Is Your Banker Discriminating Against You?
Wells Fargo, one of the largest banks in the country and the leading originator of mortgages to consumers, recently reached a settlement agreement with the Department of Justice over accusations of lending discrimination. The settlement requires the bank to pay a whopping $175 million while avoiding any admission of guilt. The DOJ was investigating the bank for allegedly steering well-qualified mortgage applicants towards sub-prime loans based on their ethnicity and race. Wells Fargo is not the first—nor will it be the last—financial institution to be accused of lending discrimination. Just last year Bank of America paid $355 million to settle similar claims made against their Countrywide mortgage division.
Consumer vs. Small Businesses
The problem of lending discrimination isn't limited to consumer loans. Many minority-owned businesses face a similar situation when applying for business credit. They are either rejected or offered onerous terms simply because of their ethnicity or race. But unlike consumers who have fallen victim to this practice, small-business owners don't have someone looking out for them; the Department of Justice and Attorneys General focus their efforts on protecting consumers, not businesses. Legislation, like the Equal Credit Opportunity Act, which protects against lending discrimination also defends consumers, not businesses.
Even if there was an advocate for small-business owners who wanted to identify instances of lending discrimination, they wouldn't have the data necessary to make a case. In 2003, the Federal Reserve Board stopped producing the Survey of Small Business Finance, which was helpful in identifying patterns that could signal lending discrimination. When this survey was produced, the data was used by researchers to show that minority-owned businesses consistently paid higher interest rates than equally-qualified businesses owned by white males.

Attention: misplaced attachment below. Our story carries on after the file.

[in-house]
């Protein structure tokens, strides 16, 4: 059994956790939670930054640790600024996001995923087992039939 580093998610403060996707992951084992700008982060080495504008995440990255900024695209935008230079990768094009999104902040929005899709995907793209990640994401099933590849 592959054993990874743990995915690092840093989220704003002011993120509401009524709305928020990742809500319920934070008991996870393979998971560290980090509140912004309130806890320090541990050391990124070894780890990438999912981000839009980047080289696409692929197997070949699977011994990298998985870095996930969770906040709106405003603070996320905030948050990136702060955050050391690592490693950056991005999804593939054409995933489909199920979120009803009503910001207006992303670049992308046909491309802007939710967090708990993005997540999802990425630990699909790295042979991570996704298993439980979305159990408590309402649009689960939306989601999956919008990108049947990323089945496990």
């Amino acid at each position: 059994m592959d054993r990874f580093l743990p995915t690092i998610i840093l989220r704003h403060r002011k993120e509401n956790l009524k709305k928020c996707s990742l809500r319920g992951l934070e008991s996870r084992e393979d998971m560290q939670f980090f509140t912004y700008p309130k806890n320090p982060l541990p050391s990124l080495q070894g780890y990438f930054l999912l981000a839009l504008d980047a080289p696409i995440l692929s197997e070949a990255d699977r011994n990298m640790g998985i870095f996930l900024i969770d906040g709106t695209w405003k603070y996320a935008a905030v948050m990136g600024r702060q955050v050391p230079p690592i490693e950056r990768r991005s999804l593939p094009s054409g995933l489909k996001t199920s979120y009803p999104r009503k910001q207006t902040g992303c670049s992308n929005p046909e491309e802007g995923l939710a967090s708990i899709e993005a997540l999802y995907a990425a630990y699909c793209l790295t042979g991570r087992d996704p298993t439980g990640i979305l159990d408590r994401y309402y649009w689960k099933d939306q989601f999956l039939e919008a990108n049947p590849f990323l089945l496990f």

Without an advocate and hard data, business owners need to look out for themselves to avoid falling prey to discriminatory lenders. This is hardly an easy task. Business owners don’t have a clear and definable benchmark to which they can compare their treatment.
The Consumer Financial Protection Bureau (CFPB) has indicated that they will begin tracking lending practices to small businesses to ensure that potential discrimination is investigated and corrected. Lenders will soon be required to keep records on the gender, race and ethnicity of small-business loan applicants and provide this data to the CFPB. This greater transparency, additional data and the watchdog mandate of the CFPB should make unscrupulous lenders think twice before making someone pay more because of the way they look.
In the meantime, here's what minority-owned small businesses can do now to ensure that they are being treated fairly:
Speak directly with other minority business owners. Anecdotal evidence will provide a good source of feedback on how other companies like yours are being treated by specific lenders.
Seek credit from a broad mix of lenders. Don’t just target large banks; seek out opportunities with credit unions, asset-based lenders, receivables factoring companies and others to minimize the risk of discrimination from a certain class of lender.
Work with institutions that have sound consumer lending practices in place. While there is no guarantee that banks known for treating consumers well will also treat small businesses well, the probability is greater than with institutions that don’t have this reputation.
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